## Intro to Statistics Essay

Intro to Statistics Essay.

Statistics is the branch of mathematics used to collect, analyze, interpret, and present data. It is used by business owners to make calculated decisions regarding the future of their companies. Types of Statistics There are two types of statistics. Descriptive statistics deal with describing a set of data elements graphically. This type of statistic does not make any sort of prediction, but rather shows bullet point type data. An example of descriptive statistics would be a plot line graph that reflects the United States population by year for the last ten years.

A person looking at this data would easily be able to determine how the population has increased or decreased in the past decade. The data would be insufficient however to determine what the population will be ten years from now. The second type of statistics is Inferential statistics. Inferential statistics uses a sampling of information to infer a future outcome. This is often referred to as the ‘best guess’ method of statistics.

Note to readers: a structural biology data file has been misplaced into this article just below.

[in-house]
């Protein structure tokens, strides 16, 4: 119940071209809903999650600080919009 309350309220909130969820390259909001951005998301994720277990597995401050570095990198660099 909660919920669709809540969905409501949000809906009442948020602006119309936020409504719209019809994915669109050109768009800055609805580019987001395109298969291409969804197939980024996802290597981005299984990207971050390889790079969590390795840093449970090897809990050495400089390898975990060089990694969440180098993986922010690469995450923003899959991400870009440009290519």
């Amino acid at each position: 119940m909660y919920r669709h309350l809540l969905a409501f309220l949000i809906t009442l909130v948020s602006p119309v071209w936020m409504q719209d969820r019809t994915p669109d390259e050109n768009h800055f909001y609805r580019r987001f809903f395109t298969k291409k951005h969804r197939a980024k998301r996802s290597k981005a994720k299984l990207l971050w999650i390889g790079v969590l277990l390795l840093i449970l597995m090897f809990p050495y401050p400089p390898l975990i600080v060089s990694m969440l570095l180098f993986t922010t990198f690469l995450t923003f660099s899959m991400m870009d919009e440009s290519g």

This type of information is what is used by businesses in particular to make educated decisions for future planning.

Levels of Statistics There are also many levels of statistics. Nominal level statistics portray objects by name or by a label. Ordinal level statistics has ordered data such as by number or by letter. Interval level statistics has data ordered by the differences or intervals between the data. An example would be a thermometer labeled in degrees Celsius. These are all useful ways to organize data, but the more reliable and widely used level is Ratio level statistics.

In ratio statistics there is a natural zero starting point. This one fact gives the intervals between data actual meaning. A person can actually compare measurements using the ratio method. Business Decisions. All business owners want to succeed in their chosen field. The most logical way for a company to obtain longevity is to remain educated about what their business will face in the future. Statistics are used in this capacity. A company will prosper if it is able to use statistical data to make sound business decisions.